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Libyan Writer Mohammed el-Jahmi
الكاتب الليبي محمد الجهمي

Mohammed el-Jahmi

Wednesday, 3 June, 2009

Mohamed Eljahmi's Comment In American Jewish Committee Event
At Seaport Hotel, Boston, USA - Tuesday, June 2, 2009

I am honored to be with you tonight. In life and in death my brother, Fathi Eljahmi, embodied hope and human courage.

Two weeks before he died, his Libyan persecutors rushed him to a Jordanian hospital. I subsequently learned that after years of torture and medical neglect my brother had lapsed into a coma and the Libyans did not want him to die in their custody.

Then, at 3 AM on May 21st, I received a phone call from a Jordanian whom I didn’t know. He told me, “Fathi is dead and the Libyan Embassy is trying to rush the body back to Tripoli.” I immediately alerted the State Department, and then I called my friend Rob Leikind. I woke him up and asked for AJC’s help, “Rob,” I said, ‘Fathi is dead. The Libyans want everyone to think he died a natural death. We need an autopsy. Please help.”

The people I worked with at AJC never met my brother Fathi, but they did’ not hesitate to help when asked. I have come to appreciate that when there is injustice AJC is an organization that fights to right it. And when people’s rights are trampled AJC does not stop to ask whether the person is a Jew or a Muslim, a Christian or a Hindu.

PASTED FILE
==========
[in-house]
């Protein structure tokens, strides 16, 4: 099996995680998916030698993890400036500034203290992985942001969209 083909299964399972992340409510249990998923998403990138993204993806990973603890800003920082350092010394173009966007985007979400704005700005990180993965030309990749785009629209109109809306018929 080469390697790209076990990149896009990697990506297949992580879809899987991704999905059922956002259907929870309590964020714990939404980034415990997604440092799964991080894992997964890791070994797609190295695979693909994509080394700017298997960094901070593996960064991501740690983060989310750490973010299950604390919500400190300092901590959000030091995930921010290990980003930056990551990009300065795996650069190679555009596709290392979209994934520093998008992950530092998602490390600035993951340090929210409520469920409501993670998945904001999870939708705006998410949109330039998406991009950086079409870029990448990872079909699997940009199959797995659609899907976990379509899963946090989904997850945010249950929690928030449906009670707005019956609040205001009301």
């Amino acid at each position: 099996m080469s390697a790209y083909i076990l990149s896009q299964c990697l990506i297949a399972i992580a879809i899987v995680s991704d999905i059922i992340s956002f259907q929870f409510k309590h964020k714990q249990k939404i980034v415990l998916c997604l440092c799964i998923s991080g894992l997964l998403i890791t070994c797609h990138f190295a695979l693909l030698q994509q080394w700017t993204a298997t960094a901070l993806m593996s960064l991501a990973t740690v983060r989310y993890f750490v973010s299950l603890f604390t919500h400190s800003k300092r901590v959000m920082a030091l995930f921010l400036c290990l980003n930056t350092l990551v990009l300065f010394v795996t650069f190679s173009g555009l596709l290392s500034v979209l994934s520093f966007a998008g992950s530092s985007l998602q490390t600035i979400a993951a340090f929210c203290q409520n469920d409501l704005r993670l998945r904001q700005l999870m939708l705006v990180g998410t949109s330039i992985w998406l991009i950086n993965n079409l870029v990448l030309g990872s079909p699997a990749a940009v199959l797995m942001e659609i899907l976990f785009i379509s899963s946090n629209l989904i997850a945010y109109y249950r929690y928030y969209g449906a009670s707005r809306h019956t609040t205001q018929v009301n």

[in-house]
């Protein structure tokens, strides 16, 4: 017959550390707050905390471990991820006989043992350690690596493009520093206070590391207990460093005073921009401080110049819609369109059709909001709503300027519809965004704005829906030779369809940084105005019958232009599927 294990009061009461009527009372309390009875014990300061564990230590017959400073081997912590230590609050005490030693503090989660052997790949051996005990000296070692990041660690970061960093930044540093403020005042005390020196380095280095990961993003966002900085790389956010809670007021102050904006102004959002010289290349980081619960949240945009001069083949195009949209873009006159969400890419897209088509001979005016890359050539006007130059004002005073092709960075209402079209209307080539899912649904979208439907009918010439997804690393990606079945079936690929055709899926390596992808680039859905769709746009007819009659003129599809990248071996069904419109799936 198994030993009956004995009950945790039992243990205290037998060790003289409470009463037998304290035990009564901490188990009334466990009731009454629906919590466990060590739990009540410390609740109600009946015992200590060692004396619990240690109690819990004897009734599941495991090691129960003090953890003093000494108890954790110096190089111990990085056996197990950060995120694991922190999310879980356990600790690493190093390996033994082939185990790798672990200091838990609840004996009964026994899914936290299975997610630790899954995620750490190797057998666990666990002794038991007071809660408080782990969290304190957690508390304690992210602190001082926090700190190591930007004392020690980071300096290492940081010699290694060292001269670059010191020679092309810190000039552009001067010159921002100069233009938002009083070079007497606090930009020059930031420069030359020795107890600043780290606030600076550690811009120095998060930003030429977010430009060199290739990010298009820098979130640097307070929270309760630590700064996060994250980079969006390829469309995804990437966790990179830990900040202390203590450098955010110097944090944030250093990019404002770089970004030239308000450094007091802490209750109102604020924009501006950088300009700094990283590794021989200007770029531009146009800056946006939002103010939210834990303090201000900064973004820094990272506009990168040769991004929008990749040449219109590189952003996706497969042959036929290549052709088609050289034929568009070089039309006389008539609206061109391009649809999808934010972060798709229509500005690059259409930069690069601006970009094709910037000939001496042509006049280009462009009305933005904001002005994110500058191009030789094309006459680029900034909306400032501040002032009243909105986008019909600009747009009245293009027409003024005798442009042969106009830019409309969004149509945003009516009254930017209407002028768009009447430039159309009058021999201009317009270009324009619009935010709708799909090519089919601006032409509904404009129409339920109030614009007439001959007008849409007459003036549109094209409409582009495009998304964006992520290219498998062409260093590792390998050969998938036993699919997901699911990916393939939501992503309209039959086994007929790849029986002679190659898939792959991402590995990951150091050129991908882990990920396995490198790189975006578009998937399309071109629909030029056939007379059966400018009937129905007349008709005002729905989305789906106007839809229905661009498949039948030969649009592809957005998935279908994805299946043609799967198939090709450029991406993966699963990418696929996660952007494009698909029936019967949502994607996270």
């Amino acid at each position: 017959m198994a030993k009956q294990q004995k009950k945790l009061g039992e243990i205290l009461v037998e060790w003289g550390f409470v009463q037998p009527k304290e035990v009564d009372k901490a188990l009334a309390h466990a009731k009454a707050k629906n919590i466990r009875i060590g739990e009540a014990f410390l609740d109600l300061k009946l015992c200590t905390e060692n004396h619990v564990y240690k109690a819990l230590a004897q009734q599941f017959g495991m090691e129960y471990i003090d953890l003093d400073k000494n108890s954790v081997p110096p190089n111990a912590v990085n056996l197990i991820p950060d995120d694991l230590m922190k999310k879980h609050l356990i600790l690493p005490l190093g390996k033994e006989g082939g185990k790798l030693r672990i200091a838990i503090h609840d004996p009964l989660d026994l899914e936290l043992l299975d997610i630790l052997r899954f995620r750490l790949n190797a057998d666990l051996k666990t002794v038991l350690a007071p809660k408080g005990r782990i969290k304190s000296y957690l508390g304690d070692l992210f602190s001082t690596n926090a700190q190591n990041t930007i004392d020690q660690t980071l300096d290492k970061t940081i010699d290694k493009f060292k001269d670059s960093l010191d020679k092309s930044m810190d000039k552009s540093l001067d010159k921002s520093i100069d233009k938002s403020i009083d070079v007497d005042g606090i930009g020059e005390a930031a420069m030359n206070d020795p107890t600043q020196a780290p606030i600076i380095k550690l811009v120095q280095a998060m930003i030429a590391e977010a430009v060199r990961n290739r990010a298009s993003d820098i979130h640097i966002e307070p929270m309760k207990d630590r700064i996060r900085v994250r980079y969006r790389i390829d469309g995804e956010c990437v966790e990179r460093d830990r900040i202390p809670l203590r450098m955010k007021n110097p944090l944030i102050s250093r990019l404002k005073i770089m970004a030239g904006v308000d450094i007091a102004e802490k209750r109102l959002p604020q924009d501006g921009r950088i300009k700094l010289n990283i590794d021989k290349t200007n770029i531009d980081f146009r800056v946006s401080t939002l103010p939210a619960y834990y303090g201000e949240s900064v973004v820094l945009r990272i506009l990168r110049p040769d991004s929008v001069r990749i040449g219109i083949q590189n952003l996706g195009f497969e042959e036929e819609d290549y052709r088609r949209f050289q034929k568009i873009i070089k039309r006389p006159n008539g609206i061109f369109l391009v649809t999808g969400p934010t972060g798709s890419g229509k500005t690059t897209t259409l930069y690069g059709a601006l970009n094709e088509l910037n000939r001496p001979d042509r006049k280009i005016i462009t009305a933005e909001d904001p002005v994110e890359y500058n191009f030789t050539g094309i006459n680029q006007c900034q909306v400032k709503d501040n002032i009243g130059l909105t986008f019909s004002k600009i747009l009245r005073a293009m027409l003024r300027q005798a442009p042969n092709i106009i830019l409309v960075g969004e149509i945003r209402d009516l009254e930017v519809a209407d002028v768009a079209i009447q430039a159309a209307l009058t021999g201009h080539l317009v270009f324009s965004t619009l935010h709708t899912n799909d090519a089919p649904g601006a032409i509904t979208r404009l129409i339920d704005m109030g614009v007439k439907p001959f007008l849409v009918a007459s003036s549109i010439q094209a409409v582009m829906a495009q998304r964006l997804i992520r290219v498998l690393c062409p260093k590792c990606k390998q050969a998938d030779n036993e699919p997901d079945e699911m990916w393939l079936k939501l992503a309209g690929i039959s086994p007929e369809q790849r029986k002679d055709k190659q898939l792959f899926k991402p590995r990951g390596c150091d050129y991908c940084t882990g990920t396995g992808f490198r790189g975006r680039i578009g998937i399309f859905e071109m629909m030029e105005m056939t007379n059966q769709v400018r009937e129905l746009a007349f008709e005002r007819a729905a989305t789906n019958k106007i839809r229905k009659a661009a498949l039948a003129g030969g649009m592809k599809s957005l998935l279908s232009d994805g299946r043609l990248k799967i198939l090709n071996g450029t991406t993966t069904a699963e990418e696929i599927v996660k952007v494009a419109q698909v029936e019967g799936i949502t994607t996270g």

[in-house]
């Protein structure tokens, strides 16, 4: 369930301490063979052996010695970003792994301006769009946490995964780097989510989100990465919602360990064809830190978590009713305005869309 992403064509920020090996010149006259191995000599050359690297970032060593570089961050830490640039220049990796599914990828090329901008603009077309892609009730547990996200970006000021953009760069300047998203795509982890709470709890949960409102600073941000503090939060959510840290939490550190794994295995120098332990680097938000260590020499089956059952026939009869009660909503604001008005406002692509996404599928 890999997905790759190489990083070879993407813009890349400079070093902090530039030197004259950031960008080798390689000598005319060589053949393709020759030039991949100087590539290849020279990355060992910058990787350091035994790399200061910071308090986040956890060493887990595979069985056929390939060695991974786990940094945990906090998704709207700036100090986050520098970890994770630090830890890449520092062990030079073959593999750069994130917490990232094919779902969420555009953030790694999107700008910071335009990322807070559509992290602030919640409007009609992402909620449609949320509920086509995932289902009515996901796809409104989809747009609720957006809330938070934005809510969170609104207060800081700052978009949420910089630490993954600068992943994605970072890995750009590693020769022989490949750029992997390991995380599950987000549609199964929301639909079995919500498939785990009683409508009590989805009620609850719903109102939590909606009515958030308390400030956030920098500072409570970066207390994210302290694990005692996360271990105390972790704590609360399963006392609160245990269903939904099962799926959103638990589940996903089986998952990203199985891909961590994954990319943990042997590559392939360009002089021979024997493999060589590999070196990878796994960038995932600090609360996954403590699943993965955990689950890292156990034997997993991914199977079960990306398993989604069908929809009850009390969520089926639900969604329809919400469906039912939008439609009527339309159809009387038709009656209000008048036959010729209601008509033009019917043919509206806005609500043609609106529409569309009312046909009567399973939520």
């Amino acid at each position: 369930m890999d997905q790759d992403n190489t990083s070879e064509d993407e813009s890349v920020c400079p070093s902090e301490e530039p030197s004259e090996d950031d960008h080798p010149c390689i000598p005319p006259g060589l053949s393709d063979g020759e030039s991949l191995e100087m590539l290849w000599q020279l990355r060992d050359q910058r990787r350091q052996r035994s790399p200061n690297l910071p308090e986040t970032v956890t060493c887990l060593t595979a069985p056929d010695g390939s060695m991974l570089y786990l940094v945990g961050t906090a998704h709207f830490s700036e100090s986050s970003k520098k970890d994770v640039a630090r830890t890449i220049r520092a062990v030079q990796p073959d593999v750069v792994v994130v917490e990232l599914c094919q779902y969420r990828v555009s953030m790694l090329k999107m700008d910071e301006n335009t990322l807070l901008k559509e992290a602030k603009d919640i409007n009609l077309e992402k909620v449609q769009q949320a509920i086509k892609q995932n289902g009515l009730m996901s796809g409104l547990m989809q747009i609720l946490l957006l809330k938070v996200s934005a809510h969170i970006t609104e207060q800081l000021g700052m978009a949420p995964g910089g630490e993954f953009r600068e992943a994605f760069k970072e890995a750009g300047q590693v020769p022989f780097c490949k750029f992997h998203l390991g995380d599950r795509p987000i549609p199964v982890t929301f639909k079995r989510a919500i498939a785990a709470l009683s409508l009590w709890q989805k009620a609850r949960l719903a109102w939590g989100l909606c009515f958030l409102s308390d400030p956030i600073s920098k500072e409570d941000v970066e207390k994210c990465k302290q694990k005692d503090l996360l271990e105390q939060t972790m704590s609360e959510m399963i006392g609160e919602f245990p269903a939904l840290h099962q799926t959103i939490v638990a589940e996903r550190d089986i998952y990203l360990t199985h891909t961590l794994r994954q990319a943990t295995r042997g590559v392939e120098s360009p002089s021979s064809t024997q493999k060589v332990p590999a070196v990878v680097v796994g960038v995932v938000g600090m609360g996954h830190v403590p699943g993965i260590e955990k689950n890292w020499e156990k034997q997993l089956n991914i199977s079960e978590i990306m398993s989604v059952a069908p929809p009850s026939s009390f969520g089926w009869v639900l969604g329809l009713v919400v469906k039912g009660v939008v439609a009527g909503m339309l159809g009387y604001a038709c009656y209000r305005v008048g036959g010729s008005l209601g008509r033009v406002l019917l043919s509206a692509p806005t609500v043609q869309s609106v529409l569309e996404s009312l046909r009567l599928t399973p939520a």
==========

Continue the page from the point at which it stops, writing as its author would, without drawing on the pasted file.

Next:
The AJC tried to save my brother’s life. For weeks before his death they engaged in intensive diplomacy reaching out to leaders around the world in a bid to obtain his freedom and then in an effort to secure medical help that would save his life. When that was no longer possible, they struggled to ensure that the injustice that was done to my brother, a courageous Muslim, would not be hid.

Muammar al-Qadhafi murdered my brother, a man who fearlessly advocated for freedom and democracy in a nation that ruthlessly suppressed such ideas.

Fathi embodied hope and human courage while Muammar al-Qadhafi embodies an ideology that is primitive, inhumane and based on hate, terror and bigotry. For all our children’s sake, it belongs in the trash bin of history.

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